JT – Last week Motorsport.com ran commentary from you on the current problems of Formula One and motorsport in general, and your proposed solutions.
Your views were overwhelmingly well received, echoing many of the issues we’ve discussed in this Blog over the years.
SJ – Yes, it was great to have the positive feedback. I think everyone feels the same way, the last few major rule changes have definitely sent F1 in the wrong direction. My proposal is only one of many out there and it’s only a generalization of some of the basic things that I feel we really need to have a close look at.
Rather than attacking Formula One’s fundamental problems it seems the focus is either on being politically correct or some form of band aid solution in order to spice up the show. Apparently they were discussing changes including refueling? How many times have we been down that road and what good would going back to refueling do? If this is the best they can come up with it will only prolong the pain before the inevitable will happen.
Bringing back refueling would just add more cost to something that is already straining the limits financially for most of its participants. New fuel rigs would be exorbitantly expensive. Anyway, it’s an irrelevant argument as it’s nothing more than another poor band aid to a much more fundamental problem.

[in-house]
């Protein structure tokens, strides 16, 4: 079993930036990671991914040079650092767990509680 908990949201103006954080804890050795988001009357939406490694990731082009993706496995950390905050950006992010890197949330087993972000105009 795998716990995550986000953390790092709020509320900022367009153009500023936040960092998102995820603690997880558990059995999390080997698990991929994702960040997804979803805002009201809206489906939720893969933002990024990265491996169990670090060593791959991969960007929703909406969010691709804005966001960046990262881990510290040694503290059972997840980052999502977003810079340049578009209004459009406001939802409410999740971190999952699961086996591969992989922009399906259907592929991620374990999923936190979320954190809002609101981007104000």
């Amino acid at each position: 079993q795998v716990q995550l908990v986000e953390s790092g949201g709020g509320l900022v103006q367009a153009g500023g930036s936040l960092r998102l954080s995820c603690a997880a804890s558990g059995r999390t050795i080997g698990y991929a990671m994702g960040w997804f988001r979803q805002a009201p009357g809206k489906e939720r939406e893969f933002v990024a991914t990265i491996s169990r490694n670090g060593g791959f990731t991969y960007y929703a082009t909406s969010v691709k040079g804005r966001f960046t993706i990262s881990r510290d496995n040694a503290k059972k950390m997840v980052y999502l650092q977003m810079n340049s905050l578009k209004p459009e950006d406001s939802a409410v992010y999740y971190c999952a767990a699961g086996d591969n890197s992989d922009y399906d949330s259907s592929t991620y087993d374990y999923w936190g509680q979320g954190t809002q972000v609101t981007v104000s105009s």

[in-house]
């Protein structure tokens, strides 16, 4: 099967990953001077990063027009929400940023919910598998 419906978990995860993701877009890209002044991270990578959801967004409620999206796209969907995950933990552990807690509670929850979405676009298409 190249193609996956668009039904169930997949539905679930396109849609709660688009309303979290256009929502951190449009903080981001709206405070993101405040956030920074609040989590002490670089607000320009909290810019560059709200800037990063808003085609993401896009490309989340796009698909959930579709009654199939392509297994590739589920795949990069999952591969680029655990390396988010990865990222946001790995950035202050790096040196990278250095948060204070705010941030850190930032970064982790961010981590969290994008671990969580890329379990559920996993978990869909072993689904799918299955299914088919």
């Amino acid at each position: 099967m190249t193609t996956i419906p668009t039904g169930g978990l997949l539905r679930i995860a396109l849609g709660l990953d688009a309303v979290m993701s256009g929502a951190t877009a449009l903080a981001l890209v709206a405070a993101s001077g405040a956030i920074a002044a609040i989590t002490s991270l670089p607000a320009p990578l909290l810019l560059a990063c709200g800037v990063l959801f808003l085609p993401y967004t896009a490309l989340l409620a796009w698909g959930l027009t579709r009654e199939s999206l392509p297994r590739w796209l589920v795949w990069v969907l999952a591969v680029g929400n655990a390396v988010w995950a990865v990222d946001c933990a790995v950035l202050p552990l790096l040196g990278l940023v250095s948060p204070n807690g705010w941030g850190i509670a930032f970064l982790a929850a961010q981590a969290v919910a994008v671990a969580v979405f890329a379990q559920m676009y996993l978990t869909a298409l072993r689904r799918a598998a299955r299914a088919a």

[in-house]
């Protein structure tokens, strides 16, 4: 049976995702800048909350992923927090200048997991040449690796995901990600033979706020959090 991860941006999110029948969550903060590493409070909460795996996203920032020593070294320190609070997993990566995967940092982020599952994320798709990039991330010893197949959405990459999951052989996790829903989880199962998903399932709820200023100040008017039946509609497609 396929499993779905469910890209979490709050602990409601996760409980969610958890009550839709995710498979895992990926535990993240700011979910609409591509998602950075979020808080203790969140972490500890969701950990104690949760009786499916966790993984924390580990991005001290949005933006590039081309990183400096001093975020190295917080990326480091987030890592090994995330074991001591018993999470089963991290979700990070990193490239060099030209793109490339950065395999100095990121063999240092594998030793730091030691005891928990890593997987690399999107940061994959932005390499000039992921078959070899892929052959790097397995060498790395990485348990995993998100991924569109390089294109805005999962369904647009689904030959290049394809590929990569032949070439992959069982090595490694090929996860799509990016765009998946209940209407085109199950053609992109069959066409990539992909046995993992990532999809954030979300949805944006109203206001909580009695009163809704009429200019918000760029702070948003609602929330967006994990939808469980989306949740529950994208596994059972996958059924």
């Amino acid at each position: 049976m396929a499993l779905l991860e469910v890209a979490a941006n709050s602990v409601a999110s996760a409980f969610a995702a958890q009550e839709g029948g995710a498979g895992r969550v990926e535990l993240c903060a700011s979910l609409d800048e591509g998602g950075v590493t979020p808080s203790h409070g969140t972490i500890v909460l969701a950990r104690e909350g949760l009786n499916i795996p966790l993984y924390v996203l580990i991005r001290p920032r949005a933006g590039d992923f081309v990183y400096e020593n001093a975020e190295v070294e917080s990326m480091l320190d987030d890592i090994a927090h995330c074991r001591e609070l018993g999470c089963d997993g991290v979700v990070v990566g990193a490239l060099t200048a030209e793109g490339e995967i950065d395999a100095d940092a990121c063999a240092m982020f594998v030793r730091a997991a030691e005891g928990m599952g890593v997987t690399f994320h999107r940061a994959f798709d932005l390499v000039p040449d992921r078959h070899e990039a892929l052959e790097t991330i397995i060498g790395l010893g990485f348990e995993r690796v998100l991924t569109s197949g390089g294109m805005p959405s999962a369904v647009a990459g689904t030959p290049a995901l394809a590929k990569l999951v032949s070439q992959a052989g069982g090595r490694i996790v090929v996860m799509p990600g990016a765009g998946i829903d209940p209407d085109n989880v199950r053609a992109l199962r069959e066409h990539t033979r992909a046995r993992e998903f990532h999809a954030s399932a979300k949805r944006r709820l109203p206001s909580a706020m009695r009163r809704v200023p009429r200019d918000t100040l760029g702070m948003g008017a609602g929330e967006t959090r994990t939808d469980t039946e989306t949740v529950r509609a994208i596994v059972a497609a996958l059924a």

JT – Apparently F1’s four manufacturers have a preliminary agreement in place this week to reduce engine supply costs and guarantee that no team is left without power units in exchange for keeping the current V6 turbo formula until at least 2020. The manufacturers were solidly against the less expensive independent or “customer” engine that had been proposed. To cut costs the manufacturers are said to be planning for more standardized parts in the makeup of their respective power units by 2018. Do you think this will be of help?
SJ – It will help the customer teams of course. It will drop the cost by about $6 million apparently, which is great, but in the end it amounts to less than 10 percent of even the smallest team’s budget. No one seems to want to rock the boat and really attack the problems from the bottom up. All we see are little snippets of this or that in the interest of either improving the show or reduce the costs. As I’ve said over and over, I don’t believe you can have a democratic system of governing F1. It just doesn’t work.